Some of the money, the office of Michael Lauber said, had been transferred to Swiss accounts held by Malaysian former public officials and current and former public officials from the United Arab Emirates.
Mr Lauber called on Malaysian authorities to give full judicial assistance to their Swiss counterparts.
A Swiss investigation into 1MDB was opened last year, citing "suspected corruption of public foreign officials, dishonest management of public interests and money laundering".
In a statement on Saturday, 1MDB said it "remains committed to fully co-operating with any lawful authority and investigation", but had not yet heard from any foreign legal authorities.
Regulators in the US and Hong Kong are also reported to be investigating 1MDB.
The fund's advisory board is chaired by Prime Minister Najib Razak, who launched 1MDB soon after taking office in 2009.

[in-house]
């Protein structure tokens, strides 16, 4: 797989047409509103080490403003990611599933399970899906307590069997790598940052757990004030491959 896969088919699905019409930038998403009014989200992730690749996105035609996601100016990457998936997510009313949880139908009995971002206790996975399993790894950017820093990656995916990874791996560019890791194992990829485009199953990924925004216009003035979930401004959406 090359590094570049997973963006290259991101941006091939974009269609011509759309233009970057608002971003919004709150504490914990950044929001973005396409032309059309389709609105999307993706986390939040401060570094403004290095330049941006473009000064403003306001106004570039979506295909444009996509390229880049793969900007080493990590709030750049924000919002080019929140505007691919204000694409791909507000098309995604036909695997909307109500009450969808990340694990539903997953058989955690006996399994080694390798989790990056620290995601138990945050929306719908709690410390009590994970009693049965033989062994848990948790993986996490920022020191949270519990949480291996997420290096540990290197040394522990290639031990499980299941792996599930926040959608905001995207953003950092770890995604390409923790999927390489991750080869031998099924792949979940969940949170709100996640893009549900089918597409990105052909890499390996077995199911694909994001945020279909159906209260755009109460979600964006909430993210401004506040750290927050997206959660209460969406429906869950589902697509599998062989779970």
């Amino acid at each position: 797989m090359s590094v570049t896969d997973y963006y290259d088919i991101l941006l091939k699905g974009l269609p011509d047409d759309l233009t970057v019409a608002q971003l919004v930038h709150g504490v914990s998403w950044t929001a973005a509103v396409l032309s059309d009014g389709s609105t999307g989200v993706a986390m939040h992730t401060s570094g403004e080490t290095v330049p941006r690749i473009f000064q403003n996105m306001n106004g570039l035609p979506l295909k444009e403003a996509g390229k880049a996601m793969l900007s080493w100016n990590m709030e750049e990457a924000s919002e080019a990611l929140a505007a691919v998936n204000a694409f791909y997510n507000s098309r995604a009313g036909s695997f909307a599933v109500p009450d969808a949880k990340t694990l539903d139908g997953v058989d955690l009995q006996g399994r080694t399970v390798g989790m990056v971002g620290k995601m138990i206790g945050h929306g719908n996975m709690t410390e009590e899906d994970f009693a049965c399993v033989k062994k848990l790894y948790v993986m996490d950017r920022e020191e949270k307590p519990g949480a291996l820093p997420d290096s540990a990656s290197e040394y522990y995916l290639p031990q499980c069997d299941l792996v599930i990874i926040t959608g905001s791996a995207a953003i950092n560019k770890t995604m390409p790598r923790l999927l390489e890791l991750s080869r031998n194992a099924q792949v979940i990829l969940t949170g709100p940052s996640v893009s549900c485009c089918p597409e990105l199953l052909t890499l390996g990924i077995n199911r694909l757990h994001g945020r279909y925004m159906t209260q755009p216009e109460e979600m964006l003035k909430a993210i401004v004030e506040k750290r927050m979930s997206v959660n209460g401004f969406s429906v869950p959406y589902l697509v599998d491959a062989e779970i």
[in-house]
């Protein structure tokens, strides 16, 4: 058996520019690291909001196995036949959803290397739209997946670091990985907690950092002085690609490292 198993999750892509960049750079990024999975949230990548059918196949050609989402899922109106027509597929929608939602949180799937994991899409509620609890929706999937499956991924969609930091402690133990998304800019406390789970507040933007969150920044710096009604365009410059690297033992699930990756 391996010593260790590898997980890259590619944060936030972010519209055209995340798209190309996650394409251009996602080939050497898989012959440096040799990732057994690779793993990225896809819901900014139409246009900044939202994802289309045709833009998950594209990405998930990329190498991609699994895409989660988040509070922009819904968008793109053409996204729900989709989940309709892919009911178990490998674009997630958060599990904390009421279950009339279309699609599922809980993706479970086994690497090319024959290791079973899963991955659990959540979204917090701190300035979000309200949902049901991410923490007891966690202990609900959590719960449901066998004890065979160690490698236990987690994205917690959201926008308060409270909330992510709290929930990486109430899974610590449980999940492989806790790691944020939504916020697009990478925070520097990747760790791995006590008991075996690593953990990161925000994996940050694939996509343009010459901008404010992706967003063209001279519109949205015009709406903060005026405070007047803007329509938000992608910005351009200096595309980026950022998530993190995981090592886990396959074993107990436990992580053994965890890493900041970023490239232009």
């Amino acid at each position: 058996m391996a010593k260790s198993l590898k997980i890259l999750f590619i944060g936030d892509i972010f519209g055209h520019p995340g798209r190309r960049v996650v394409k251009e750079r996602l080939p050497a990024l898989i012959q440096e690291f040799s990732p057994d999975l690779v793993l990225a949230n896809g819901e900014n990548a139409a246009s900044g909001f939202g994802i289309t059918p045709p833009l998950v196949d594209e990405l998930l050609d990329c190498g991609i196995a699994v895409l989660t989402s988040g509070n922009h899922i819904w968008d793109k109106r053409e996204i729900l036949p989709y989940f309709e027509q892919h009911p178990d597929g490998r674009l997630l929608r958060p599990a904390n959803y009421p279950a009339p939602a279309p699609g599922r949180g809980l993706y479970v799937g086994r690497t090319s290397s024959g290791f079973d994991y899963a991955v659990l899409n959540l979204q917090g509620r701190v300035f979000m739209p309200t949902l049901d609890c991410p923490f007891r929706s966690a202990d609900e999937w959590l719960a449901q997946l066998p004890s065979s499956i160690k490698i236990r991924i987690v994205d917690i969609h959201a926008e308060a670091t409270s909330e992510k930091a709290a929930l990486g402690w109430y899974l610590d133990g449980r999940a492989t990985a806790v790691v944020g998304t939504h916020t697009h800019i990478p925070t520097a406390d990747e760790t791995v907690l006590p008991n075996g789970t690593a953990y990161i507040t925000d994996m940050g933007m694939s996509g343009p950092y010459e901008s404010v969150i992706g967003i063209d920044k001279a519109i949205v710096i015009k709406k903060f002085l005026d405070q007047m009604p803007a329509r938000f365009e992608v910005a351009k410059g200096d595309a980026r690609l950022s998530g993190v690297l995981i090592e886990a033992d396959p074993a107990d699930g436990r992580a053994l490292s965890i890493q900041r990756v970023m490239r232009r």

Last July, Malaysia's then-Attorney General Abdul Gani Patail linked a donation of $681m (£478m) made to Mr Najib's account with companies and bodies which had ties to 1MDB.
Mr Patail was replaced, and, after an investigation, his successor last week cleared Mr Najib of corruption saying that the money was a personal donation by the Saudi royal family to the prime minister's private bank account.
"I am satisfied that there is no evidence to show that the donation was a form of gratification given corruptly," said Attorney-General Mohamed Apandi Ali.
Most of the money was later returned, he said.
Malaysia's anti-corruption commission said it would seek a review of the attorney-general's decision.http://toplivenews.net/